Adventures in America, nostalgia edition

I travel the streets and sidewalks of my youth accompanied by ghosts. They wave from windows of the buildings where my friends once lived; they hover where those shops are supposed to be but no longer are; they walk beside me as I take the shortcut behind a row of townhomes. We knew all the shortcuts: trespassing across lawns and through the lower passageways of apartment buildings where coal was delivered to the furnace rooms. The janitors lived just off these passages; if they caught us, they’d yell at us to keep out as we ran away. Our Keds and PF Flyers gave us winged feet. Adrenaline and pop fueled us. Park fences were meant to be scaled, signs that the playground was meant for little kids were to be ignored. Walls were for walking along, toe to heel, practicing our tightrope techniques. The tunnel that led under the Outer Drive to the lakefront was for yells and echoes and when we emerged, the grassy Point was heaven accompanied by bongo drums. We jumped into the lake fully clothed, then stretched out on the warm concrete to dry off.

Here is the corner where Carl gave me my first job, selling papers from his green wooden newsstand while he ate lunch inside Steinway’s drugstore. He paid me a penny per minute from a stash of coins kept in a muffin tin. I was strictly forbidden from touching the kerosene heater, and if he hadn’t fired it up first, I shivered on cold Saturday afternoons.

Wandering down 55th Street, I want to enter certain homes again—Lisa’s, Patrice’s—so we can spend the night together, listening to records, talking about boys, dreaming of the day we would be able to leave. In Madison Park, I long to visit Nadia, Edie, Adelaide. The little hill where we sledded has shrunk to a mere bump. Here was a vacant lot, home to rabbits and bobwhites. Its weedy surface is crushed beneath brick houses.

On 53rd, I worked at a drug store that has vanished and yet I can still see its windows full of posters advertising Dippity-Do and cough syrup. The Ace hardware store a few doors away where my boyfriend worked has been replaced by a CVS. Once, Earl showed me how to cut glass, etching a straight line with a diamond-edged tool and then snapping the pane in two. It seemed miraculous that his hand could be that steady and that nothing broke the wrong way.

We played crack-the-whip in the park next door to the Eagle, screaming as only young teenagers can. The Eagle is long gone now, along with record stores, head shops, and all the dive bars. And in the spots that remain, I see the memories of us: rowdy kids who insisted that we owned this neighborhood, not the grownups, not the cars, not the cops.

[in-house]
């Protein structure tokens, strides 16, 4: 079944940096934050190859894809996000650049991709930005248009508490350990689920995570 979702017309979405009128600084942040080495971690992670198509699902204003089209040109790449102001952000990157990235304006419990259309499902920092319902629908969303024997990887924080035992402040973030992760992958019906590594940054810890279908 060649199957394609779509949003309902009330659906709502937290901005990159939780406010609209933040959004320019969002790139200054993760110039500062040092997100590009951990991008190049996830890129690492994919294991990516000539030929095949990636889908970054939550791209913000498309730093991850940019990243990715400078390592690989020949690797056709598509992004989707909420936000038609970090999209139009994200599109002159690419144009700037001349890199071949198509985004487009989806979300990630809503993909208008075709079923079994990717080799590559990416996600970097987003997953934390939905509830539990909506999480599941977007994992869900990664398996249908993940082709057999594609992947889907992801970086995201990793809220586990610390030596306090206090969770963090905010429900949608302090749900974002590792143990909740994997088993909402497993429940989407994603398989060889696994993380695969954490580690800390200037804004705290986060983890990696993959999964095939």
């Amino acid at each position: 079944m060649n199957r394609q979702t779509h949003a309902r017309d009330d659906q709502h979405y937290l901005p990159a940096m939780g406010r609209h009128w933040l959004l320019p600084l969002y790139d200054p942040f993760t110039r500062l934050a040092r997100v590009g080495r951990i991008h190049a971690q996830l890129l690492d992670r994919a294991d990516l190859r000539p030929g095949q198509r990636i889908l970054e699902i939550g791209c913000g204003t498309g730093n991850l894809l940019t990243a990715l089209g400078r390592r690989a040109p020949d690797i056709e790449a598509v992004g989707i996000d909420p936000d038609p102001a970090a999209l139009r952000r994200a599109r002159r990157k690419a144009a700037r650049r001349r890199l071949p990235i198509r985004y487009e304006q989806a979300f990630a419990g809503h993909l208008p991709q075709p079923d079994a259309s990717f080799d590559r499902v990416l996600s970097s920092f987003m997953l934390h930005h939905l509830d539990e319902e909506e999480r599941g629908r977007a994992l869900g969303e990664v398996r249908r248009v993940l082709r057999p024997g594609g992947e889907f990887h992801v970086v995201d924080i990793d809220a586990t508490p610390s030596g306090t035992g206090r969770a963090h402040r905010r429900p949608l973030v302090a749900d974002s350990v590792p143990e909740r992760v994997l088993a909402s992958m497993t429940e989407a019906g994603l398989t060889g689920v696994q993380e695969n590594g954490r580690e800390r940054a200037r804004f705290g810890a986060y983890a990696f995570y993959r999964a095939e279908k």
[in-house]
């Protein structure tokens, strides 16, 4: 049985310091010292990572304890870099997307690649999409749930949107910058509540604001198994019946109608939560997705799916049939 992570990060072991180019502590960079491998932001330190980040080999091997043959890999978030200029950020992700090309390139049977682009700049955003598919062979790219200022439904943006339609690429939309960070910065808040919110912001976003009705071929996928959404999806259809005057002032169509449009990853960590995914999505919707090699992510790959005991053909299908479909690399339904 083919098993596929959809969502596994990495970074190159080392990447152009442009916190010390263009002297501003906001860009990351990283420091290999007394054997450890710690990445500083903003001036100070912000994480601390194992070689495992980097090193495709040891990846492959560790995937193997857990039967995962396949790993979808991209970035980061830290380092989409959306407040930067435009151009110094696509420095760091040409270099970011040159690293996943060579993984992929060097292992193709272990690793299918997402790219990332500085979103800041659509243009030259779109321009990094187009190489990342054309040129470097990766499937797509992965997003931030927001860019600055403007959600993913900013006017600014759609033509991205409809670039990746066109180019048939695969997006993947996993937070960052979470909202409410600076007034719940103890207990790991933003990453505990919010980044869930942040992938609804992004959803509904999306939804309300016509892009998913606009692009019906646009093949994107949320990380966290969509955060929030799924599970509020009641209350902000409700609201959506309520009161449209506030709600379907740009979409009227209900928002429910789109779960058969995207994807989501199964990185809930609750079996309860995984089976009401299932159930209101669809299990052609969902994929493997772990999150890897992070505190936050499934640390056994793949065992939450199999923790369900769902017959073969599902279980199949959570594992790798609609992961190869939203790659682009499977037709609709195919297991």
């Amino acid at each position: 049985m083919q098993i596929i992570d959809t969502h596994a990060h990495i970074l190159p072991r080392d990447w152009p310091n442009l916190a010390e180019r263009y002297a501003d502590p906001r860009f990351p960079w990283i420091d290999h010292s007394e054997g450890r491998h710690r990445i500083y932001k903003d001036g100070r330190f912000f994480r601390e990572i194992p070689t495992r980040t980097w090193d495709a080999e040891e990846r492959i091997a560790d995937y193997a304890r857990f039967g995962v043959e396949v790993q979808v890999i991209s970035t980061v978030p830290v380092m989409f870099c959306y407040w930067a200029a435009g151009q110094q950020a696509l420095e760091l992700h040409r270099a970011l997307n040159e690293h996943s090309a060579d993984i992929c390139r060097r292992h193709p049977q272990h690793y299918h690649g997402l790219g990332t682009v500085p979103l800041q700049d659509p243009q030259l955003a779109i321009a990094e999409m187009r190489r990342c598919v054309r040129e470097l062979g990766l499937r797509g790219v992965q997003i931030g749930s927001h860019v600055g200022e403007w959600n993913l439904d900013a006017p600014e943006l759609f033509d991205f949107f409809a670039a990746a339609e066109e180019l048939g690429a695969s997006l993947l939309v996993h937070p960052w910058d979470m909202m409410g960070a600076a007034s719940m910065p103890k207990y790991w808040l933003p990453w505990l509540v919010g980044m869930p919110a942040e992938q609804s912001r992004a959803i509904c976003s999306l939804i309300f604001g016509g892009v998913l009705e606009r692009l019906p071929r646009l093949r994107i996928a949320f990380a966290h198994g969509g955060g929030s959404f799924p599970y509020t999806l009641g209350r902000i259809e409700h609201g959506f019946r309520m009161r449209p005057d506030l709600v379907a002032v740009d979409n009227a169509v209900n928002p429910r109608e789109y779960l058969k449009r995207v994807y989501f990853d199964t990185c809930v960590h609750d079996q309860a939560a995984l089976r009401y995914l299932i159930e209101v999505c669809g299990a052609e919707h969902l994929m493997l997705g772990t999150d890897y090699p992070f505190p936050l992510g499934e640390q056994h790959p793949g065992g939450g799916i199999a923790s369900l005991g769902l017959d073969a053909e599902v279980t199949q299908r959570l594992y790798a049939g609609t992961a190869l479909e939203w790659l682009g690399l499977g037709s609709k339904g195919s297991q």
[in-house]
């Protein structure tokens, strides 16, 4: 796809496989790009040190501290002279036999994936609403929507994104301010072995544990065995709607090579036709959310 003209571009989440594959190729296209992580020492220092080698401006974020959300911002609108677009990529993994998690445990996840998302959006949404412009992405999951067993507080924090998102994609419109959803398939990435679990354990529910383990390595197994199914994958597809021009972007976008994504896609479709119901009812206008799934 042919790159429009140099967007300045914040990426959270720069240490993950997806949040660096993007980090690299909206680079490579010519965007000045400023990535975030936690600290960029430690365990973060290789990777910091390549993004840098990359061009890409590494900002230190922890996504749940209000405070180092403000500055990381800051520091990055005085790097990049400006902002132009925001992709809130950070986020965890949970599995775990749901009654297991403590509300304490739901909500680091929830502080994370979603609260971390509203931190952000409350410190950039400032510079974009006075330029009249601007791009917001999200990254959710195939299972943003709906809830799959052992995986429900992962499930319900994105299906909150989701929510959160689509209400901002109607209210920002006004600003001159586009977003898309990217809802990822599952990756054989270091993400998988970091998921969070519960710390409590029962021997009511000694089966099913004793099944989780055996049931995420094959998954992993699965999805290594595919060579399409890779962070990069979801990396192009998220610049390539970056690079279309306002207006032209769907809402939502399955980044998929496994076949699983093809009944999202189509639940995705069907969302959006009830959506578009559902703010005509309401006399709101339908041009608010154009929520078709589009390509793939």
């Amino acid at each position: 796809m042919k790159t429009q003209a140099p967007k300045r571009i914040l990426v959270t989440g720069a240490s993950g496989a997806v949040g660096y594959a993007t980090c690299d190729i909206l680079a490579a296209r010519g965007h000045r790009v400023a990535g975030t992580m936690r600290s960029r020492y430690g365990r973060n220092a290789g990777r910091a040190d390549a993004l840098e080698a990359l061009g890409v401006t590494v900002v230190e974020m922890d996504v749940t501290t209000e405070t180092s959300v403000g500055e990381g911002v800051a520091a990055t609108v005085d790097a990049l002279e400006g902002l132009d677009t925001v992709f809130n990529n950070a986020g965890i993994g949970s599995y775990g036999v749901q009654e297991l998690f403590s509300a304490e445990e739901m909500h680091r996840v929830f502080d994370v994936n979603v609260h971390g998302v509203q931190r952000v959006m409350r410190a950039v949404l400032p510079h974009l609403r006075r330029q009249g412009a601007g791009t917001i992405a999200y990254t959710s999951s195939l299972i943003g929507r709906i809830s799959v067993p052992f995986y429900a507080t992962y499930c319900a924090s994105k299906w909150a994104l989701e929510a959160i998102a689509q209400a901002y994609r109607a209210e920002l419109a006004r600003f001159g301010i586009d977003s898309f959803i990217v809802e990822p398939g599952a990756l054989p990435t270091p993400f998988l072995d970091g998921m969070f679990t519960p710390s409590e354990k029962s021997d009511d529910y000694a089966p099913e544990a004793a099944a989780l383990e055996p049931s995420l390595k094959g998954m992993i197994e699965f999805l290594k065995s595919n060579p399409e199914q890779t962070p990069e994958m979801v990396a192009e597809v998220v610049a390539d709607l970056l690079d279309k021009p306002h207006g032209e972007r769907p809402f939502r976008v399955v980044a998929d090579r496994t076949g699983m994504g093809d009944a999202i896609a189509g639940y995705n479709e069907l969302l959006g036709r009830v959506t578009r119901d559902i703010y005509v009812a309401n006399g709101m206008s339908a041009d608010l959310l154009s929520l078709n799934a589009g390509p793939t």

There’s an apartment where we bought pot (and there, and there…) and a basement where a redheaded kid lived with his mother who turned tricks. His bed was on a sheet of plywood placed over the bathtub so that when she had a guest, he could close the door and pretend that he had a room to himself. We used to crowd in there, six or eight of us, keeping him company too. Here’s the church that held a coffeehouse in the basement where I learned to play chess, and another where I first danced with women and discovered that joy. The alley where I was hit by a car as a very young child (the driver’s distraught face seared in my memory more than my own pain),  another alley I dashed through to get to school—so close that I could leave my house with only five minutes to spare. It’s a gated space now, for residents only.

But ghosts can slip through the spaces between iron bars and memories are shape-shifters that cannot be contained. I walk these strange familiar sidewalks with my old friends and dreams.

Pretending to be blind (or, the influence of Helen Keller…)

All those years of pretending to be blind have served me well, for I can make coffee in the dark. I grope for the kettle and center its opening beneath the faucet. By sound, I can tell when the water level is correct. The gas flame clicks and hisses into life. As the kettle heats, it gives off clanks and tonks like the Tin Man recovering his movements along the yellow brick road. The box of coffee filters, tucked into its corner of the cupboard, is easy to find. Pour the water carefully. Once, I nudged in the wrong direction and hot coffee spilled everywhere. I won’t make that mistake again.

It’s not that I’ve lost my sight but, ever since I was a child, I’ve practiced. I wanted to be prepared. A biography of Helen Keller fell into my hands and her story haunted me. It wasn’t that I longed to be blind and deaf, to cut myself off from the pleasures and perils of the world or to exist in such a dark and silent cocoon. What fascinated me was Helen’s miraculous emergence out of the darkness: her teacher’s fingers moving in her palm, patiently spelling arcane symbols until the moment when a lock was sprung and meaning burst forth like fireworks. I longed to experience that kind of eruption.